I have been coming to Malaysia for 15 years, and this year I was fortunate enough to start fasting in this beautiful Muslim country. The embrace and ambience is different from New York, as the spirit of Ramadan is everywhere and, for me, the fast is easier and more spiritual in Malaysia, especially with the hospitality of a colleague’s home and family.

Thus, non-Muslims eating, drinking, etc., in front of me are not a distraction to my fast. In fact, it’s a great opportunity to discuss Islam to eradicate myths they have. It’s an opportunity to show peace and tolerance of Islam.

I would hope the Malaysian Tourism Minister, working with the re-vamped Malaysia Airlines, will embark on a campaign for Ramadan 2014, as part of faith-based or family tourism, in Malaysia for Muslims living in the US. It will be in the summer holidays in the US.

Code of conduct

A proposed code of conduct during Ramadan may include:

1. The price of food goes up during Ramadan so the government has to remind or take stern action against those who violate the law, especially if the establishments are Muslim owned.

2. There are many announcements made in Islamic finance during Ramadan for obvious reasons. For example, some Islamic banks offering Islamic mortgages offer the opportunity to defer payment during the fasting month and add it to the end of the mortgage period. Is this smoke and mirrors or easing the financial burden during Ramadan? Why not, as part of CSR, write off Ramadan months and ask the government for a tax break?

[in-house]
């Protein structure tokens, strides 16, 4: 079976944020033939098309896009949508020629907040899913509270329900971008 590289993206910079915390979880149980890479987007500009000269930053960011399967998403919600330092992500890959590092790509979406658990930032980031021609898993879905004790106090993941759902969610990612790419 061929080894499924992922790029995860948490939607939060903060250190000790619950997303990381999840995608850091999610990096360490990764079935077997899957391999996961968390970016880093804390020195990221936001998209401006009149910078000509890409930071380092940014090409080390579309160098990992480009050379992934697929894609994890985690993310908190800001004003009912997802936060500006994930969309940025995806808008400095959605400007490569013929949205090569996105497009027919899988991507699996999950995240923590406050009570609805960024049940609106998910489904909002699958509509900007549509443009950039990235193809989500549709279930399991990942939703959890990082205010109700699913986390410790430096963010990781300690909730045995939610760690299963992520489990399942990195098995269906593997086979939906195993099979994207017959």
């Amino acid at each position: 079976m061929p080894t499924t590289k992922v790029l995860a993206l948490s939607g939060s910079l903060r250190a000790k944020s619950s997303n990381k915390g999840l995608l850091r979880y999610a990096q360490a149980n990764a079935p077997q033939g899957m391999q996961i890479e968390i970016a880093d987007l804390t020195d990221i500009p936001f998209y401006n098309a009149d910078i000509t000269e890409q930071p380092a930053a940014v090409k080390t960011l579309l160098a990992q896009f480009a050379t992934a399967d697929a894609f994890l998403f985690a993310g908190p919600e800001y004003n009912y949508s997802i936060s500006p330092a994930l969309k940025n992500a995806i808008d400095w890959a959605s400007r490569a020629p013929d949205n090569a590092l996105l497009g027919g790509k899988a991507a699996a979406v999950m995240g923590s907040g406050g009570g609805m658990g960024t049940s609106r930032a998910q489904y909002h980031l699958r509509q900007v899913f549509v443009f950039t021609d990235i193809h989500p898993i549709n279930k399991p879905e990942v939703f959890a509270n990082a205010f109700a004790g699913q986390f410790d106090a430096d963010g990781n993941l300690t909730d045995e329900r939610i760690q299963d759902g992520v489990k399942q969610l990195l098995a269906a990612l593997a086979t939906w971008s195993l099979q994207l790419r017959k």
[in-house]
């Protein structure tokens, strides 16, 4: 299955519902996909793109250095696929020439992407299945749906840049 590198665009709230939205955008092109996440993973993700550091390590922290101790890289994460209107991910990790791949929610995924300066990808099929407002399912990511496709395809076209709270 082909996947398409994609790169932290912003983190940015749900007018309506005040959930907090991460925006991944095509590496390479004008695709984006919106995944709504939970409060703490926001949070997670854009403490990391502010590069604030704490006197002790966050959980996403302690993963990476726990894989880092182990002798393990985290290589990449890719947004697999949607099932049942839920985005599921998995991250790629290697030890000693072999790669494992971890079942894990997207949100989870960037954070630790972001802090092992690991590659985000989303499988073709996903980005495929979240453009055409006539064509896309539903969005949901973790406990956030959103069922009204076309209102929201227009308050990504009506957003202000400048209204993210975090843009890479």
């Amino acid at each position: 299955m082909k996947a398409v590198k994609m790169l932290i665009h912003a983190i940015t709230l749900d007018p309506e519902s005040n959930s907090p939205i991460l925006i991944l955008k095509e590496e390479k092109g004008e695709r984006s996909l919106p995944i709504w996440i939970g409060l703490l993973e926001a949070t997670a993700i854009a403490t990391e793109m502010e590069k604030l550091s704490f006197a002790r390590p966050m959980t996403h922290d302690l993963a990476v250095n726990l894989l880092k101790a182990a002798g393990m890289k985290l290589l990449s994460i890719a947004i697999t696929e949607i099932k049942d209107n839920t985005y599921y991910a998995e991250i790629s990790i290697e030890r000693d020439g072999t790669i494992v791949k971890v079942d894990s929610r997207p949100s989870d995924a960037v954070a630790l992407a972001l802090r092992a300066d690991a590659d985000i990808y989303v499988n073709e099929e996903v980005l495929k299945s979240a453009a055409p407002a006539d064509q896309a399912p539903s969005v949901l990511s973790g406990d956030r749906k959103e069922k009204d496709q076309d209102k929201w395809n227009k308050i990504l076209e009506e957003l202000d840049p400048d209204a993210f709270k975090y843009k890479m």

3. The hotels that offer Ifthar, while welcomed, should tier price the Ifthar, much like air-travel with coach, business class and first class. Thus, those families that cannot afford RM120 per person, may be able to afford, say, RM20 per person.

4. Many of us who are fortunate enough to have Ifthar at hotels, see first-hand how much food is wasted by the paying customer, including ourselves. The hunger pang, cotton dry mouth fasting person loads up his/her dish at the buffet as if it’s his/her last meal, but cannot finish the meal as the stomach has shrunk. There should be a financial penalty for such waste; maybe weigh the unfinished food and charge a few ringgit per ounce and give all proceeds to charities fighting hunger.

5. There should be a healthy Ifthar campaign, hence the government should encourage, at subsidized prices, co-operating and enlightened hotels/restaurants. It could possibly start a habit of eating healthy, which could slowly solve the problem with obesity related health issues in Malaysia.


During the holy month of Ramadan, Muslims observe the third pillar of Islam, fasting, and non-Muslims should not be compelled to “shadow fast.”

Ramadan Kareem Malaysia.

(Courtesy: TheMalayMailOnline.com)

Interview with Shamim Akhtar, CEO, Delhi Waqf Board: "India for all practical purpose is a Brahmin state. Muslims are the new untouchables in the Governance of India"

Posted by Indian Muslim Observer | 23 July 2013 | Posted in , , , , ,